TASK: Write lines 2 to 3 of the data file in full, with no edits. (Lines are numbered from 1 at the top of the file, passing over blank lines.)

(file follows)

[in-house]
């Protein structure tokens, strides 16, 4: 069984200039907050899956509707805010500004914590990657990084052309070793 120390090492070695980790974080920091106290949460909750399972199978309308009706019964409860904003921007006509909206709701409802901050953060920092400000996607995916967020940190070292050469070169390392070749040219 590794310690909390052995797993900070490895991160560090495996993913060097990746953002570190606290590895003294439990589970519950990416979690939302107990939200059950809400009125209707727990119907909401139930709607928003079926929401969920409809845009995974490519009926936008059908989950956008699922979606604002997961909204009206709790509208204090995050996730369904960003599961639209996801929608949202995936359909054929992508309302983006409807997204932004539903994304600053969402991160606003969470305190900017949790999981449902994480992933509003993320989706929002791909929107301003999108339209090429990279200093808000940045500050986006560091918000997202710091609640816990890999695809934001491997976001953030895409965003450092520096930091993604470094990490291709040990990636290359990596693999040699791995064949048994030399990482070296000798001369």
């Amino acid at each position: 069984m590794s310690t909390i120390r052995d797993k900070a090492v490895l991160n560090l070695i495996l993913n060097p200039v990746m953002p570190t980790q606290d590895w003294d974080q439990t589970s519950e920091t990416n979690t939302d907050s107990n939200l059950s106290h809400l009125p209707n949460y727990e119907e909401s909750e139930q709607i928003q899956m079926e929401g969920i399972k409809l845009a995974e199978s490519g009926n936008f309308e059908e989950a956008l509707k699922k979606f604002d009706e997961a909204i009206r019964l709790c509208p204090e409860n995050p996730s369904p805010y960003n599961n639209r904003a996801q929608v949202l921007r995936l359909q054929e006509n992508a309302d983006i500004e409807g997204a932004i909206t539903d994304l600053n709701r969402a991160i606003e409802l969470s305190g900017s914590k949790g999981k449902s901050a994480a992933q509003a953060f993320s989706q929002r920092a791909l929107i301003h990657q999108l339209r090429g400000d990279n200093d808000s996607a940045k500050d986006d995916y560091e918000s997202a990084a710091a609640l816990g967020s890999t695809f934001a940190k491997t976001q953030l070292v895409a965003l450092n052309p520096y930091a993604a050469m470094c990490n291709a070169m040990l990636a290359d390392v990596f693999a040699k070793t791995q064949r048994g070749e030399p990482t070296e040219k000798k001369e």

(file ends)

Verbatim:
């Protein structure tokens, strides 16, 4: 069984200039907050899956509707805010500004914590990657990084052309070793 120390090492070695980790974080920091106290949460909750399972199978309308009706019964409860904003921007006509909206709701409802901050953060920092400000996607995916967020940190070292050469070169390392070749040219 590794310690909390052995797993900070490895991160560090495996993913060097990746953002570190606290590895003294439990589970519950990416979690939302107990939200059950809400009125209707727990119907909401139930709607928003079926929401969920409809845009995974490519009926936008059908989950956008699922979606604002997961909204009206709790509208204090995050996730369904960003599961639209996801929608949202995936359909054929992508309302983006409807997204932004539903994304600053969402991160606003969470305190900017949790999981449902994480992933509003993320989706929002791909929107301003999108339209090429990279200093808000940045500050986006560091918000997202710091609640816990890999695809934001491997976001953030895409965003450092520096930091993604470094990490291709040990990636290359990596693999040699791995064949048994030399990482070296000798001369």
């Amino acid at each position: 069984m590794s310690t909390i120390r052995d797993k900070a090492v490895l991160n560090l070695i495996l993913n060097p200039v990746m953002p570190t980790q606290d590895w003294d974080q439990t589970s519950e920091t990416n979690t939302d907050s107990n939200l059950s106290h809400l009125p209707n949460y727990e119907e909401s909750e139930q709607i928003q899956m079926e929401g969920i399972k409809l845009a995974e199978s490519g009926n936008f309308e059908e989950a956008l509707k699922k979606f604002d009706e997961a909204i009206r019964l709790c509208p204090e409860n995050p996730s369904p805010y960003n599961n639209r904003a996801q929608v949202l921007r995936l359909q054929e006509n992508a309302d983006i500004e409807g997204a932004i909206t539903d994304l600053n709701r969402a991160i606003e409802l969470s305190g900017s914590k949790g999981k449902s901050a994480a992933q509003a953060f993320s989706q929002r920092a791909l929107i301003h990657q999108l339209r090429g400000d990279n200093d808000s996607a940045k500050d986006d995916y560091e918000s997202a990084a710091a609640l816990g967020s890999t695809f934001a940190k491997t976001q953030l070292v895409a965003l450092n052309p520096y930091a993604a050469m470094c990490n291709a070169m040990l990636a290359d390392v990596f693999a040699k070793t791995q064949r048994g070749e030399p990482t070296e040219k000798k001369e």